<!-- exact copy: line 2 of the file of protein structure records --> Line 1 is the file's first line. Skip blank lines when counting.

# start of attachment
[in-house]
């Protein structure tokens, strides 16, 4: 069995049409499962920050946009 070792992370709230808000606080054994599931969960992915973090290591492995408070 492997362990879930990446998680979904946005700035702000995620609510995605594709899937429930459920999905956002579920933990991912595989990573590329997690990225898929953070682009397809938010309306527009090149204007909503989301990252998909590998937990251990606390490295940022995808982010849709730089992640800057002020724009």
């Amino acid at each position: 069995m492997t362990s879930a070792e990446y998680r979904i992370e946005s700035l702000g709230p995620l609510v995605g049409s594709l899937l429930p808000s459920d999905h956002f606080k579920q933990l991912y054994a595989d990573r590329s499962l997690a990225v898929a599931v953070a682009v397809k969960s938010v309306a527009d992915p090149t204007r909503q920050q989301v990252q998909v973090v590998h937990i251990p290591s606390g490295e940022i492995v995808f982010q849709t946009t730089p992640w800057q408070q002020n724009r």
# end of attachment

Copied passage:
């Protein structure tokens, strides 16, 4: 069995049409499962920050946009 070792992370709230808000606080054994599931969960992915973090290591492995408070 492997362990879930990446998680979904946005700035702000995620609510995605594709899937429930459920999905956002579920933990991912595989990573590329997690990225898929953070682009397809938010309306527009090149204007909503989301990252998909590998937990251990606390490295940022995808982010849709730089992640800057002020724009």